Read This Before Eating Seafood?


The headline from the Press-Register in Alabama looked like good news: “Marine scientist: Gulf fish absolutely safe to eat now.” There are a bunch of reasons to call “bull” on that storyline, including the article’s lead: “Hungry for seafood? The local fish and shrimp are fine, but it’s best to pass on any locally harvested crabs and oysters for now, says one of the best-known marine scientists on the Alabama coast.” What does that mean?

Might we suggest a new headline: “Avoid oysters, crabs immediately, roll toxic dice with other seafood.”

The scientist in question, George Crozier of the Dauphin Island Sea Lab, makes the argument that larger marine species are likely safe to eat if we hurry before toxins bio-accumulate up the food chain. There will be real trouble, he figures, in a year or so. Frankly, that’s not exactly comforting even if he’s right and others (many others) certainly disagree.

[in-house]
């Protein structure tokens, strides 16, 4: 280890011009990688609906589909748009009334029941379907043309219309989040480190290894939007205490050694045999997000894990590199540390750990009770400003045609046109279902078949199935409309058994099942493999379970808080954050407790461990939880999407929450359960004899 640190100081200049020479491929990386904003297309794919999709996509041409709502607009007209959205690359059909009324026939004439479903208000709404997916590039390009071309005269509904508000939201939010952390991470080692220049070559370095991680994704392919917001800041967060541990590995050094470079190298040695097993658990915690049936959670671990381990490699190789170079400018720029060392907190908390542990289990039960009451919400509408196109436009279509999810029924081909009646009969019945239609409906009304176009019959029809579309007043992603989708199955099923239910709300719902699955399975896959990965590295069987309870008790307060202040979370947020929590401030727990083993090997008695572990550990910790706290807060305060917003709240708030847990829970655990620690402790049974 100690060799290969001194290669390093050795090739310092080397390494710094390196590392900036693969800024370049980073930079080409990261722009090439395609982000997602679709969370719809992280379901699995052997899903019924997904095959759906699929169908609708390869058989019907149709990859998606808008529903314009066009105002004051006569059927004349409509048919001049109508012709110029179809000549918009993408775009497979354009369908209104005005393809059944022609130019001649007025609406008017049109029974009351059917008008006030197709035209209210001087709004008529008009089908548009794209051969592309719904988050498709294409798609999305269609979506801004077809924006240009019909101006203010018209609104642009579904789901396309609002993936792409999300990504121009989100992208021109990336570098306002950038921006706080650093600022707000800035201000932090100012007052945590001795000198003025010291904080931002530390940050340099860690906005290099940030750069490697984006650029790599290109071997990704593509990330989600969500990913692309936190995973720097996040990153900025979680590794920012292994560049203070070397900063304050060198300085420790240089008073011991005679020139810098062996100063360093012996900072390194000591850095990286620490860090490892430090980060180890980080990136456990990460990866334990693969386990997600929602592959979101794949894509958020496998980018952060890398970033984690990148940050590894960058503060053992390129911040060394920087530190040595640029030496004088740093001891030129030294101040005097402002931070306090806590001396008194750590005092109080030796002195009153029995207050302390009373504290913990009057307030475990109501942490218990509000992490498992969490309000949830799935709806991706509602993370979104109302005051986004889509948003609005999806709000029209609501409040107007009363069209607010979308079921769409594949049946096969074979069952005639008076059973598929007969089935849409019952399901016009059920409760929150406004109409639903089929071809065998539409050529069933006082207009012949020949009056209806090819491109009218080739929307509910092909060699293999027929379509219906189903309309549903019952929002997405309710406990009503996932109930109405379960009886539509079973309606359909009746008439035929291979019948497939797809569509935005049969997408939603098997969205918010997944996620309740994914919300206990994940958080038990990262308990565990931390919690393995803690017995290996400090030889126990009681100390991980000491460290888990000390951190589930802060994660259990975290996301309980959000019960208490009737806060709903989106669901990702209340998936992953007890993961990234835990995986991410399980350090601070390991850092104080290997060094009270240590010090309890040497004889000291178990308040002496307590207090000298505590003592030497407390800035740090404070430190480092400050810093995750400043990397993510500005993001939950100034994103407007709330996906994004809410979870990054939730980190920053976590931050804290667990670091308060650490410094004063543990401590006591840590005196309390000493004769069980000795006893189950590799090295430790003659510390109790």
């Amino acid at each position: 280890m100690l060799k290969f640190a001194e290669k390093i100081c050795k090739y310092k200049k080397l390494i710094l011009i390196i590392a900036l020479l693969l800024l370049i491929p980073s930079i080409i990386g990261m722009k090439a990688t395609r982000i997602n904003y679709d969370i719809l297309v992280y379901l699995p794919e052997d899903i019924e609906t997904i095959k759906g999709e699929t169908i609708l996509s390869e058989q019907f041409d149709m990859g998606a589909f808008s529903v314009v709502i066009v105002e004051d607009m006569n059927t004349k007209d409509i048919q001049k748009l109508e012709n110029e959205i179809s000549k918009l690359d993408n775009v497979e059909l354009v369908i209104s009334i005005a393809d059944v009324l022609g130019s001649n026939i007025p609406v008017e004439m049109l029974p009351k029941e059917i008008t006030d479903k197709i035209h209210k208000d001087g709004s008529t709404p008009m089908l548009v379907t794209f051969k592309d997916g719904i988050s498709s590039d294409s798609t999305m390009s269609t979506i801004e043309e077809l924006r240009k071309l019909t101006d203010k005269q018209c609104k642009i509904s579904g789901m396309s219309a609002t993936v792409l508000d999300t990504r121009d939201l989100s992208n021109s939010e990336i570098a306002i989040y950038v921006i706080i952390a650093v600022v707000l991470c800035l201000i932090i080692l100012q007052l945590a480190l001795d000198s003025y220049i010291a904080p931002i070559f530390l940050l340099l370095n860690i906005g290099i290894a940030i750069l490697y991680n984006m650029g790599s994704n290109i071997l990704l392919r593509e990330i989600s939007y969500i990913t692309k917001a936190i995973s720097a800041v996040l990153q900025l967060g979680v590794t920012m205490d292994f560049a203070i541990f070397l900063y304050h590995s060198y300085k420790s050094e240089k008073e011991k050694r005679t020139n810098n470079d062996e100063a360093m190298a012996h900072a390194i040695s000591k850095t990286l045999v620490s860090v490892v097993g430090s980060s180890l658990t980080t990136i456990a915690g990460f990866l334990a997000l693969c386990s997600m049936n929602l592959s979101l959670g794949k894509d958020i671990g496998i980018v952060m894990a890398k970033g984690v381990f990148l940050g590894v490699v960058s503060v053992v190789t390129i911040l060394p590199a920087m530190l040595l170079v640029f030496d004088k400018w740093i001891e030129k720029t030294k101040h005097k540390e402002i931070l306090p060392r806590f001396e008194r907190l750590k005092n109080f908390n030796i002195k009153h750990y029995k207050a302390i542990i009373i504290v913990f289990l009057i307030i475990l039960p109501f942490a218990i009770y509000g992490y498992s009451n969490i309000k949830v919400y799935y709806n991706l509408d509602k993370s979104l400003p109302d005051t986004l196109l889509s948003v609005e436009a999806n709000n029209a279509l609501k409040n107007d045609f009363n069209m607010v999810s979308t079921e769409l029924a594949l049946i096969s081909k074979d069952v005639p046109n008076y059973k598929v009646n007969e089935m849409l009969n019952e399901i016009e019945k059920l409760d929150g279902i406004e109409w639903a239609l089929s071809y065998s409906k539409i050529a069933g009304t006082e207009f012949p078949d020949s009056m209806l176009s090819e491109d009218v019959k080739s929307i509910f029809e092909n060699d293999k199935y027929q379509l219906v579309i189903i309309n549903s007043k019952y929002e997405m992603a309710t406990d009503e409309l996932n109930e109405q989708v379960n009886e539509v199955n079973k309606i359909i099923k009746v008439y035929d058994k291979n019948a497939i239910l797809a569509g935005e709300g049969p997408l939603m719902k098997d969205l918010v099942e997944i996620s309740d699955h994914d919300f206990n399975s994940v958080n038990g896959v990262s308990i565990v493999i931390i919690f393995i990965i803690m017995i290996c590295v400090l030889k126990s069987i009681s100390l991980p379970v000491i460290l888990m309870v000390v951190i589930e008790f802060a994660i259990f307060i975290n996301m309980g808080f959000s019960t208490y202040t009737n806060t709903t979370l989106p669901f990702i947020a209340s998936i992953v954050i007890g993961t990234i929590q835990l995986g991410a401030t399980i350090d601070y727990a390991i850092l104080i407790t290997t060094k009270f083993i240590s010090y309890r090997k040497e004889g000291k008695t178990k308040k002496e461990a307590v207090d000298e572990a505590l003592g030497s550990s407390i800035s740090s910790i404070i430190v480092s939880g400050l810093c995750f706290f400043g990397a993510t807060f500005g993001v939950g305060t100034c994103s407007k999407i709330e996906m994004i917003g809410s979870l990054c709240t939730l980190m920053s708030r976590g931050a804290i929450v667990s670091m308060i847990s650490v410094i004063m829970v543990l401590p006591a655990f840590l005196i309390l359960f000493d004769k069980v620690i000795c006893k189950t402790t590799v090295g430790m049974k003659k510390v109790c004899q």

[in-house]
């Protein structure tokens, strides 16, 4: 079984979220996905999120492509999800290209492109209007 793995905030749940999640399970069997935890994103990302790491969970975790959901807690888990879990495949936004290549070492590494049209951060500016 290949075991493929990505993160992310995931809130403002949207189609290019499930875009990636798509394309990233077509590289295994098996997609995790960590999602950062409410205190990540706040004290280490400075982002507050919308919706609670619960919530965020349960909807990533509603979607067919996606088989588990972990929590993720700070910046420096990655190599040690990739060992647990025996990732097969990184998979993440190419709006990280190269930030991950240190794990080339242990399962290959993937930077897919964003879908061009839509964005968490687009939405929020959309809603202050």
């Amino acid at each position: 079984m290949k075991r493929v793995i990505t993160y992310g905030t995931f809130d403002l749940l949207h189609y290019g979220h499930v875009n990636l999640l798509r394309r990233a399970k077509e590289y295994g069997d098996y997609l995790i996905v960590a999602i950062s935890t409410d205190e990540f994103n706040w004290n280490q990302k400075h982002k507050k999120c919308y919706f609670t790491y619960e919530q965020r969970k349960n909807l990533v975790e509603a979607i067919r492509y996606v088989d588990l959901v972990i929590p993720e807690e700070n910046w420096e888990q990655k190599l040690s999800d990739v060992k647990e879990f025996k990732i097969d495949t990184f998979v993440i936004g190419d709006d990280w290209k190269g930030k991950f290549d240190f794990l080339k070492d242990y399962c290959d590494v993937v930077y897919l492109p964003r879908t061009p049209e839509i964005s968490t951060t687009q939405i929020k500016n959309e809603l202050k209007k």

For example: For dispersants, which are being found all over the Gulf right now, there aren’t even tests available to determine the adverse effects – the EPA says it’s working on that. Okay, they’re working on it, but don’t you think somebody would have had the idea before now. Shouldn’t we already have a test in place, now that Corexit is washing up on beaches. Nothing like being prepared.

You can read reporter Casandra Andrews story here (and we’ll note that the reporters very seldom write the headlines):

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Stuart H. Smith is an attorney based in New Orleans fighting major oil companies and other polluters.
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